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Long-term benefits of olive oil supported by US research for the first time
Professor Miguel Ángel Martínez-González, Full Professor of the University of Navarra and researcher of CIBEROBN, is one of the authors of work, published in the Journal of the American College of Cardiology.
11 | 01 | 2022
Researchers from the Harvard School of Public Health, including the Full Professor of Preventive Medicine of the School of Medicine of the University of Navarra -and researcher of the CIBEROBN- Miguel Á. Martínez-González, associate for the first time in the United States a higher intake of olive oil with a lower risk of total and cause-specific mortality. The study, graduate "Consumption of Olive Oil and Risk of Total and Cause-Specific Mortality Among U.S. Adults" and published in the Journal of the American College of Cardiology (JACC), also reveals that replacing other fats with an equivalent amount of olive oil reduces premature mortality.
"The research was developed using data of the best known and most reliable American programs of study in nutrition, which are the cohort of nurses, with 60,582 female participants, and that of health professionals, with 31,801 male volunteers. The work is led from Harvard University and has a follow-up of 28 years, during which more than 36,000 deaths were verified and their cause identified," says Professor Martínez-González, Full Professor visitor at the same University since 2016.
According to researcher, "one might be tempted to think that olive oil consumption alone is a global marker of healthy living. However, the wealth of information collected from these participants every two years, including an extensive nutritional evaluation repeated every 4 years, as well as the many other aspects of per diem expenses and lifestyle studied, allow us to identify with validity what is the long-term effect of olive oil consumption itself deadline , once participants are matched for age and a multitude of other factors".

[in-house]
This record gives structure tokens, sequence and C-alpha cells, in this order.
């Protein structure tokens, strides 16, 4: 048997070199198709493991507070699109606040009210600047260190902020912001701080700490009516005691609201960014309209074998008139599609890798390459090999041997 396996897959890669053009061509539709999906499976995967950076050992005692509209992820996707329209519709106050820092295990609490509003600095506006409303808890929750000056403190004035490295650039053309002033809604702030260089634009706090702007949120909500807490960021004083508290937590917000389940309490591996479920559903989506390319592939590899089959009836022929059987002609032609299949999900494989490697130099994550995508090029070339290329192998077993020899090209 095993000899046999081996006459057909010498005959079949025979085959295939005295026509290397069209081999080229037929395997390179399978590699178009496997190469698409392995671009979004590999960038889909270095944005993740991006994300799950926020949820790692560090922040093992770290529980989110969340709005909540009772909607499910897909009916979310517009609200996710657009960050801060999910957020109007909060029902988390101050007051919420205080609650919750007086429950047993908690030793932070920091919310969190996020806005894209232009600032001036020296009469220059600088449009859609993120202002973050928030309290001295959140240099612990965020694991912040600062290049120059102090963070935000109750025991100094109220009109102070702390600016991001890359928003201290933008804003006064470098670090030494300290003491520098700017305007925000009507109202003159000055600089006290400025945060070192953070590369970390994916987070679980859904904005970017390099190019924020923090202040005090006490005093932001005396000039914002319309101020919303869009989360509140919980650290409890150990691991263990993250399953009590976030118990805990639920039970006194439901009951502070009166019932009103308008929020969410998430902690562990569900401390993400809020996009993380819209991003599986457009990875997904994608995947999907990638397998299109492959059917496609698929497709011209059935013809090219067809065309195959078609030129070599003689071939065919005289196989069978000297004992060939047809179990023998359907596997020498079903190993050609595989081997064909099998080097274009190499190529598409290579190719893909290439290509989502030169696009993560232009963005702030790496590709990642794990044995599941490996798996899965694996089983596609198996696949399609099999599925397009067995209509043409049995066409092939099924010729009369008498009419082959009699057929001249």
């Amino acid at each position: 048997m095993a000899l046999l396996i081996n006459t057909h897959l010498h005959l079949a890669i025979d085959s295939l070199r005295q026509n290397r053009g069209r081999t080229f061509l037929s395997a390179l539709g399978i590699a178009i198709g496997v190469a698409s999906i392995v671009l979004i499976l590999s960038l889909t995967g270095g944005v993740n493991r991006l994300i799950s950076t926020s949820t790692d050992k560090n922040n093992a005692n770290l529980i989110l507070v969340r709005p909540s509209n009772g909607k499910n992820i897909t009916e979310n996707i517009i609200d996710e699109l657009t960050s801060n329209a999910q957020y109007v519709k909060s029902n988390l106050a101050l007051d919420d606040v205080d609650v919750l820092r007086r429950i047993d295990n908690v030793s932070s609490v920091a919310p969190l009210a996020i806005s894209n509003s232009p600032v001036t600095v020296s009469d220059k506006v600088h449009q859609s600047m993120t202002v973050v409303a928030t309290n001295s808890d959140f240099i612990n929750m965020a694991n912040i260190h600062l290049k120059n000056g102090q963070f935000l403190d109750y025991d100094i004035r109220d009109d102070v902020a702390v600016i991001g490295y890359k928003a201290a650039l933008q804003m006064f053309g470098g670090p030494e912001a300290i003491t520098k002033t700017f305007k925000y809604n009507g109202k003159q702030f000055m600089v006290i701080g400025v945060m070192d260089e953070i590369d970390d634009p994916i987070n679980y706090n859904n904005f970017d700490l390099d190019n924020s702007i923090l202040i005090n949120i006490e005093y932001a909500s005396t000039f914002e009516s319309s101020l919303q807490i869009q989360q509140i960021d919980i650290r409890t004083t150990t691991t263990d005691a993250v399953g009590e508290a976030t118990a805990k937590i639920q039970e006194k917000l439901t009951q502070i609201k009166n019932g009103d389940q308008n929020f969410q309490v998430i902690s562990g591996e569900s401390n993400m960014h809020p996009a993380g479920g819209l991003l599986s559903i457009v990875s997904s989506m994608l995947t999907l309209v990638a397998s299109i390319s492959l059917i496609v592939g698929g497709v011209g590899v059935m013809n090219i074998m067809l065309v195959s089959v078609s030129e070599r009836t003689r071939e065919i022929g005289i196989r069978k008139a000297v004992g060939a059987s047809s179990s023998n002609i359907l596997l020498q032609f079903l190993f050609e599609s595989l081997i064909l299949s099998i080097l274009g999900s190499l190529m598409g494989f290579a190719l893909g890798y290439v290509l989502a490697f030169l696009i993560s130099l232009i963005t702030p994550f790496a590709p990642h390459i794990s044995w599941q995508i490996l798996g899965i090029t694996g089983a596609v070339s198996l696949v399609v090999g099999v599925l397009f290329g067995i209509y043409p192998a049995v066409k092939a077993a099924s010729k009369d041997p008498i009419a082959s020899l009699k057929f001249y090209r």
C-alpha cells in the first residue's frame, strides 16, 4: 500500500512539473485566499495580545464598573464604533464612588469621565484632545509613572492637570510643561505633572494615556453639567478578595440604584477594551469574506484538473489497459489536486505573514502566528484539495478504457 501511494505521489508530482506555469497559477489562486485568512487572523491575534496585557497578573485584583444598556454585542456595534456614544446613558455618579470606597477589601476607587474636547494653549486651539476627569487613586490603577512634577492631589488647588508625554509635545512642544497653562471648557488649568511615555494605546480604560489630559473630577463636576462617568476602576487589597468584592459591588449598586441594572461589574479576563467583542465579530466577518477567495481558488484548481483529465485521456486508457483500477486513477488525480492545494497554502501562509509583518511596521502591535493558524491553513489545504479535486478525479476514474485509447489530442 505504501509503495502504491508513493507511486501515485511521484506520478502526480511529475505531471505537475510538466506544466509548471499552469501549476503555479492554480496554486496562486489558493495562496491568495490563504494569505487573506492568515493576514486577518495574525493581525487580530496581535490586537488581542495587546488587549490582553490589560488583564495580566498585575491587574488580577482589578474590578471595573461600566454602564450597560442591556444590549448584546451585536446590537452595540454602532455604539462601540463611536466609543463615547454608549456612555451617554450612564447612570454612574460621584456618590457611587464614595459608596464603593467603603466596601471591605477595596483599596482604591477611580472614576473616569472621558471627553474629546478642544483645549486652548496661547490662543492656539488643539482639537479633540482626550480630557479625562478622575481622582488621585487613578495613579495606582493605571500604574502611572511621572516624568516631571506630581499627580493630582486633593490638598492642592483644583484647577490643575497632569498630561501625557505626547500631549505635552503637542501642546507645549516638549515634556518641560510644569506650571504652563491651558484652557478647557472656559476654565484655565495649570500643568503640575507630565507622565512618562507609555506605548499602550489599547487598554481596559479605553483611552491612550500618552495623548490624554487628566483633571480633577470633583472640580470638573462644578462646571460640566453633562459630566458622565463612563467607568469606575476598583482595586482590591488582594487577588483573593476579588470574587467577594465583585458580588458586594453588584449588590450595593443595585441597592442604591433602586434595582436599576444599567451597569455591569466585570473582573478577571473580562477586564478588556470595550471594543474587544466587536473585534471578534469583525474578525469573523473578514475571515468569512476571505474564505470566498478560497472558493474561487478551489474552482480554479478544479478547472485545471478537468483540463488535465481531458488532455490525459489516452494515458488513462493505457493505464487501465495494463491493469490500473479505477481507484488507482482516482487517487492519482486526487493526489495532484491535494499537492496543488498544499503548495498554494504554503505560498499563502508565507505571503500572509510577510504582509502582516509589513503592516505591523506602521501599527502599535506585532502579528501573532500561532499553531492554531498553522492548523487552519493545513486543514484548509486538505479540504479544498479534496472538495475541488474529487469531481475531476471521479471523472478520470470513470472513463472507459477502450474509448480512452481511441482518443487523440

Reduction of cardiovascular mortality, cancer or neurodegenerative disease
The work was led by researchers Marta Guasch-Ferré and Frank Hu. The Rovira i Virgili University also participated. Olive oil consumption was compared in different categories and it was observed that, other things being equal, those who consumed the most olive oil showed relative reductions of 19% in cardiovascular mortality, 17% in cancer mortality, 29% in neurodegenerative disease and 18% in respiratory mortality. Martínez-González adds that "it was also observed that replacing 10 grams a day of other fats, such as margarine, butter, mayonnaise or dairy fats, with olive oil, was associated with an 8-34% lower risk of total and cause-specific mortality".
These results endorse those already obtained for olive oil and the Mediterranean per diem expenses in other pioneering studies in Spain, such as the SUN study (Seguimiento Universidad de Navarra), with 23,000 participants and the essay PREDIMED (Prevención con per diem expenses Mediterránea), with more than 7,000 participants and a follow-up of only 5 years. Although these and previous programs of study already recommended olive oil and the Mediterranean per diem expenses for cardiovascular prevention, "they could not identify such a direct long-term relationship deadline between olive oil consumption and reduction of premature mortality", says the doctor. "The new US results are instrumental in confirming the longer-term preventive effects deadline on premature mortality. As it is such a robust work , it undoubtedly helps to reinforce the nutritional advice we have been giving," he adds.
"This is scientific evidence that we have already explained in detail and in a practical way in informative books such as PREDIMED: Date el gusto de comer sano (EUNSA, 2006), Salud a ciencia cierta ( Planeta, 2018) or ¿Qué come? (Planeta, 2020), to which these important results and those of much-needed future research will undoubtedly be added," he concludes.